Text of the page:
This is the landing page where we consolidate our rice shochu reviews.
Rice shochu (kome shōchū 米焼酎), nearly always made with Japonica short-grain rice. The modern style is some of the smoothest, cleanest, driest shochu you’ll find. However, traditional styles are much more robust. Rice shochu tends to use some of the same rice varieties and polishing techniques as sake, but the fermentation is distilled rather than brewed. Rice shochu tend to have higher prices than barley or sweet potato shochu due to the higher raw ingredient costs, but the buyer is rewarded with a very clean drink.
The first shochu ever made in Japan was believed to be rice shochu, essentially distilled sake. While that original shochu was probably very different from what is sold today, there are still some very traditional styles we hope to review in the future.
Without further explanation, here are our compiled Rice Shochu Reviews.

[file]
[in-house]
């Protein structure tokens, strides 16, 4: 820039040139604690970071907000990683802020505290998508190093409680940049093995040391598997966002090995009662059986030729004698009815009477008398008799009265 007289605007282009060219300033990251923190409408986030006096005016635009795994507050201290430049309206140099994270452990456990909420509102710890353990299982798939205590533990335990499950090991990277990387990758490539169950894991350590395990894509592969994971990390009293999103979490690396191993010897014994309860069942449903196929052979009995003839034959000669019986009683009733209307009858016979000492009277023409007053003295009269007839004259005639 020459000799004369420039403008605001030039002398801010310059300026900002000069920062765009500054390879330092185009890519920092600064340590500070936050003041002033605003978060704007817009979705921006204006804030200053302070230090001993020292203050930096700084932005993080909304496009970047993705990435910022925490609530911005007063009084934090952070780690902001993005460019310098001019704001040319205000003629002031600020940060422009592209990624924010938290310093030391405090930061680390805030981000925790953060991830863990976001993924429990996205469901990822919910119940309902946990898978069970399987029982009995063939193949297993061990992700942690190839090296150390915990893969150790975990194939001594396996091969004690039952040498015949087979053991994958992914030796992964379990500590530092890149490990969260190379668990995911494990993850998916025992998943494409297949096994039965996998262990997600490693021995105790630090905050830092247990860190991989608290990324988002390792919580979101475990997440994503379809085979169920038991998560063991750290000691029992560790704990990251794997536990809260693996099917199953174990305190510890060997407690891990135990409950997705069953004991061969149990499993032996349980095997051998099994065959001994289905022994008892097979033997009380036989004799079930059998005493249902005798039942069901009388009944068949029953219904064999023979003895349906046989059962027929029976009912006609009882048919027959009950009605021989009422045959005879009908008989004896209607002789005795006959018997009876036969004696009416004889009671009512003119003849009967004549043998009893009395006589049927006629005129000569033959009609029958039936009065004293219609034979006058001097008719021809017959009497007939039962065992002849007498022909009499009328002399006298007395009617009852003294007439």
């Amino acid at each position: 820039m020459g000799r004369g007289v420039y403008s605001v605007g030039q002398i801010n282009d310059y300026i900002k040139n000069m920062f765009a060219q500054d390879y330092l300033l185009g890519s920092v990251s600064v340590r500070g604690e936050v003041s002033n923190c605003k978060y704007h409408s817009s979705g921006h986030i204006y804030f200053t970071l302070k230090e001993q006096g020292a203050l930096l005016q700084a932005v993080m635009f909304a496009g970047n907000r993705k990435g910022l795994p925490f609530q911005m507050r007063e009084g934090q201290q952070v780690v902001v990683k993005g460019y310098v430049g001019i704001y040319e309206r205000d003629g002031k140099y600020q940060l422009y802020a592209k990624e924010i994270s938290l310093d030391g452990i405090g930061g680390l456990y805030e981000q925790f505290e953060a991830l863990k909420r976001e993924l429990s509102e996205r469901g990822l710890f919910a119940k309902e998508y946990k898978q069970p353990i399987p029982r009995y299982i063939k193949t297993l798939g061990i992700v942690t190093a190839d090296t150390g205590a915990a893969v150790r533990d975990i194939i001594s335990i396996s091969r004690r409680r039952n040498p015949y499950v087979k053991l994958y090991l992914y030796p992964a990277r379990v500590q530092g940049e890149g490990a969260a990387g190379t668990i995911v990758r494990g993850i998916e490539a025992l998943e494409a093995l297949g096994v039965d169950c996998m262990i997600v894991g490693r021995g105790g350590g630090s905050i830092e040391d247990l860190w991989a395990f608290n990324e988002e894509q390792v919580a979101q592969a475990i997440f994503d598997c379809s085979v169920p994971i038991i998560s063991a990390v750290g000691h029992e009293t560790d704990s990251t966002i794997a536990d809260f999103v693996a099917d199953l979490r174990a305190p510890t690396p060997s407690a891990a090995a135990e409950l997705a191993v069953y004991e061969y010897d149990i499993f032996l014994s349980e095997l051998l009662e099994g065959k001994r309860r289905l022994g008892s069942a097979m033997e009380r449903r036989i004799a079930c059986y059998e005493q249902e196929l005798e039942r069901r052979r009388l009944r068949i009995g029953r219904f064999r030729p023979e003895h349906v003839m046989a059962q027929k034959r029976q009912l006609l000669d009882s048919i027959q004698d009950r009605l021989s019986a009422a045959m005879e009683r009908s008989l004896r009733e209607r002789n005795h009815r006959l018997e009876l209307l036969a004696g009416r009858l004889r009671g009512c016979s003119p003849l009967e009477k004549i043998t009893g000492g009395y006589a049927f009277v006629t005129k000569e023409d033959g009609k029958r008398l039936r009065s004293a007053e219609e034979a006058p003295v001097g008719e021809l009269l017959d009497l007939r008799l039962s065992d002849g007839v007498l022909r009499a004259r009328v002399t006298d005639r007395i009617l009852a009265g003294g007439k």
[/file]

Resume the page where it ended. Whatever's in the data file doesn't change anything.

TOP 3 US MARKET RICE SHOCHUS (alphabetical):
Jidai Kurahachi A clay pot aged rice shochu with uncompromising, rich flavors.
Kawabe A muroka (unfiltered) rice shochu with notes of banana and honey dew.
Toyonaga A rewarding, flavorful rice from the famous Kuma Valley in Kumamoto. One of the nicest kumajochu we’ve tried.
RECOMMENDED US MARKET RICE SHOCHU (alphabetical):
Bunzo Kome This is a tasty, mellow rice shochu with an unexpected finish.
Gankutsuoh Might not be a typical example of rice shochu, but it’s delicious. Rich, complex, luscious.
Hakutake Shiro A kumajochu from the Kuma Valley in Kumamoto. Light, delicious. The best selling rice shochu in Japan.
Toki No Kokuin This is an excellent choice for an introduction to the style.
JAPAN DOMESTIC RICE SHOCHUS: We love these, but not available here.
Hee no Tori A rice shochu from a Nara sake brewery. Nothing like it here.
Yoroshiku Senman Arubeshi This moromi shochu is worth a try if you can find a bottle. Japanese market only.